Substance abuse and dependency. One of the most common psychiatric disorders in domestic violence perpetrators is psychoactive substance abuse and dependency (Dutton, 1998). Early on, it was thought that violence and chemical dependence were two distinct disorders needing to be addressed separately. Today, there is a proliferation of domestic violence and chemical dependency dual diagnosis treatment programs, where individuals can receive treatment for both disorders in the same treatment groups. It was also thought at one time that the substance abuse problems needed to be treated before the violence problem. Many providers with experience in drug and alcohol treatment held the view that the chemicals caused the undesirable behaviors. Years of experience with domestic violence and substance abuse have taught us that although some perpetrators will stop their violence once they abstain from psychoactive substances, many will continue to be violent while abstinent. Therefore, violence and substance abuse should be thought of as separate but related problems, both needing treatment intervention. Many domestic violence treatment programs require a period of abstinence ranging from days to several months prior to treating an individual with both violence and substance abuse problems. These assumptions, recommendations, and treatment interventions have traditionally been based on the program’s treatment philosophy rather than on empirical research into these issues. Assessment-based treatment dictates that clinicians not use a single approach to understanding psychoactive substance abuse. Instead, clinicians should evaluate each case individually based on the available clinical, corroborative, and historical information.

There are differing philosophies about how to treat the patient who is experiencing domestic violence and who also presents with a psychoactive substance disorder. This patient is commonly referred to as having a dual diagnosis. However, domestic violence remains less of a diagnosis and more of a behavioral descriptor (V-code); therefore, traditional psychiatric diagnosis should include a comprehensive multiaxial understanding of the patient. In these cases, whether there is a single treating clinician or multiple clinicians, each diagnosis must be addressed in the treatment plan.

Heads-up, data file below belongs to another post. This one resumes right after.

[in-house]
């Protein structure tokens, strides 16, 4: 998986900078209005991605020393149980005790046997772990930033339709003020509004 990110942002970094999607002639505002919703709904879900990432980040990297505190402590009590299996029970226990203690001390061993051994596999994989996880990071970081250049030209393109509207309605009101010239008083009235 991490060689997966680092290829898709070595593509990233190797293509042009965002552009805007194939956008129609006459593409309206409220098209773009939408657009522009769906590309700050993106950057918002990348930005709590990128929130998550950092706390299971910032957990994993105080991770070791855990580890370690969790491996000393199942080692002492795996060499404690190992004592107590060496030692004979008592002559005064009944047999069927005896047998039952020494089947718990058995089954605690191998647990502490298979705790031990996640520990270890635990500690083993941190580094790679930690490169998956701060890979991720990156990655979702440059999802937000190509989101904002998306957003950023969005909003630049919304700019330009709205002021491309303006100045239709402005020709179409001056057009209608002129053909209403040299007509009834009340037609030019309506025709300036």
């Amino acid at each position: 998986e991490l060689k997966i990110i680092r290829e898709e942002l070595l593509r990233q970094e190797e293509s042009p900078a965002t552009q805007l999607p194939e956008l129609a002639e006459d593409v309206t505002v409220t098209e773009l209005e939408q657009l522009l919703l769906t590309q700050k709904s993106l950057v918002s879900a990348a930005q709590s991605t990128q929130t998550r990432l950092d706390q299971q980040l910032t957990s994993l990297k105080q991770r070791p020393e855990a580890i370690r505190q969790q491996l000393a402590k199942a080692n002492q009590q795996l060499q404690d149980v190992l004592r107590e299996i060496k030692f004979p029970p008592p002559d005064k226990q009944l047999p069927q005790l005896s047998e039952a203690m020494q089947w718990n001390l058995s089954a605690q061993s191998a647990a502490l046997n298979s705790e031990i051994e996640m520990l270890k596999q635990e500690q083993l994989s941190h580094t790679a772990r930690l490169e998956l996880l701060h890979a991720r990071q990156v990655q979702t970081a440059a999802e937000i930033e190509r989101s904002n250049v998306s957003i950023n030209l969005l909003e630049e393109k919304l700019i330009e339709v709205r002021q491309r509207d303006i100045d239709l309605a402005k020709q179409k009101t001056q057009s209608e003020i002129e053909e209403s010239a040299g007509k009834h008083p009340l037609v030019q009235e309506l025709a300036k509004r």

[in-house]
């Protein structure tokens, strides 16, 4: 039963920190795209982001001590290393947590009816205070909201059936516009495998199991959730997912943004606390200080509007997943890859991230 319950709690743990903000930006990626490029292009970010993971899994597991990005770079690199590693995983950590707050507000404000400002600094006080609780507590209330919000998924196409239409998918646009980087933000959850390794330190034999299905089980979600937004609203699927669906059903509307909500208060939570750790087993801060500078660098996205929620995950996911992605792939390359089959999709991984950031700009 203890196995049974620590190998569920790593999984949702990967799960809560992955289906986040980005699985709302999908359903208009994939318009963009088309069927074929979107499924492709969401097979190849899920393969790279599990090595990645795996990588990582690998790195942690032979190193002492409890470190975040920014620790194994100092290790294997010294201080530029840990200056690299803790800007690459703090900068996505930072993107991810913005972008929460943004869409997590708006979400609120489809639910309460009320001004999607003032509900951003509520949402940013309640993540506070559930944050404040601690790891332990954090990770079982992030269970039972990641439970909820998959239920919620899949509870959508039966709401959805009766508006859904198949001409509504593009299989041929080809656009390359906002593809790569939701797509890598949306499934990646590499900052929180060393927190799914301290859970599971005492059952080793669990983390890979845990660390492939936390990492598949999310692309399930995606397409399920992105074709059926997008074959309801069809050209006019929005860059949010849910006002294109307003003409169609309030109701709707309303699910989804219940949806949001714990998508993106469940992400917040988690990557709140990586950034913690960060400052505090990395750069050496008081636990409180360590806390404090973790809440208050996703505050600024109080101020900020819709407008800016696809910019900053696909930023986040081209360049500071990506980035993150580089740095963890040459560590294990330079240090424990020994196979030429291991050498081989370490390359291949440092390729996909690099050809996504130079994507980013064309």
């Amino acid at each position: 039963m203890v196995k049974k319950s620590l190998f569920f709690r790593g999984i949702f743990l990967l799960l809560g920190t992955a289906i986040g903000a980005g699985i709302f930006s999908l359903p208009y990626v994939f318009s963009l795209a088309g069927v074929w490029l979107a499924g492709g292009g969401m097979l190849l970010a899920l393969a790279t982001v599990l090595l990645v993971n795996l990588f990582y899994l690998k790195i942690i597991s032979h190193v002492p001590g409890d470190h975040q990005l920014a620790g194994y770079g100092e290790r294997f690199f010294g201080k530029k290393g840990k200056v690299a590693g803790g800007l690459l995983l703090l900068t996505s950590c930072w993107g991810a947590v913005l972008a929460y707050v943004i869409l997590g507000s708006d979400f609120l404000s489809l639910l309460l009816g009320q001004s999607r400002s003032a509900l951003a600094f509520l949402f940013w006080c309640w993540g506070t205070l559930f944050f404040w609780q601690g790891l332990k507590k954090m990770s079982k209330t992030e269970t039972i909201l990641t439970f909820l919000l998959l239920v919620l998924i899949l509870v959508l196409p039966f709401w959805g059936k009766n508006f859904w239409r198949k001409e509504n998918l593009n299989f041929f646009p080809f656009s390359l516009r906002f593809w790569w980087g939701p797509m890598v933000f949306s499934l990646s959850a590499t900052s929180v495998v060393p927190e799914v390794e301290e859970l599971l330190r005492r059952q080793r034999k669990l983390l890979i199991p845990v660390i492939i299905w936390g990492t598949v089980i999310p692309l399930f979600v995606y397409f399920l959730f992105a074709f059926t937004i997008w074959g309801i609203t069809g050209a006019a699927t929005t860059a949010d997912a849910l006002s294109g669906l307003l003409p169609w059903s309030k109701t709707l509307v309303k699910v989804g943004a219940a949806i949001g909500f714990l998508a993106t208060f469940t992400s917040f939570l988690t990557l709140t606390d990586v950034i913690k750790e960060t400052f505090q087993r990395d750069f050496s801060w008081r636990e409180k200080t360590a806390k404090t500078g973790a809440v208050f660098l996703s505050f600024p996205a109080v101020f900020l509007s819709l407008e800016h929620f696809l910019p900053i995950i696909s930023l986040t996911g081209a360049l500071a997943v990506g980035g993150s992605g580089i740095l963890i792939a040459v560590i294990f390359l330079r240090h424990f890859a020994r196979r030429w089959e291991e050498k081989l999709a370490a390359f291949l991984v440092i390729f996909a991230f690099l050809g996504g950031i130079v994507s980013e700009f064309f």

Childhood maltreatment and post-traumatic stress disorder. Over two thirds of the perpetrators of domestic violence have suffered from some type of child maltreatment in their family of origin (Dutton, 2000; Holtzworth-Munroe et al., 2000). In a significant percentage of these individuals, the abuse may have been severe enough to cause post-traumatic stress disorder (Dutton, 1998). These patients' violence may be understood as a deep and powerful reaction to feelings of powerlessness, not being in control of their lives or the lives of others, or fears that their self-esteem is being attacked. Many persons who experienced child abuse have learned early on in their lives how to avoid the dysphoric affect associated with feeling victimized -- by dissociation, valuing self-control in their lives, and/or by attempting to control their environment. As a child, these traits were not only helpful but may have been the key to survival; however, as the child grows and is expected to respond to more complex situations requiring more sophisticated responses, these adaptive coping mechanisms become extremely maladaptive, particularly in intimate relationships. Nevertheless, individuals continue to utilize these interpersonal strategies in spite of their repeated failure to solve their problems.

Childhood maltreatment and personality disorders. One possible outcome to childhood maltreatment is the development of disorders of attachment, or personality disorders (Sonkin & Dutton, in press). According to the research in domestic violence perpetrators, the rate of personality disorders with perpetrators (Dutton, 1998; Holtzworth-Munroe et al., 2000) is quite high. The most intensely studied personality disorder in the domestic violence literature is the borderline personality disorder.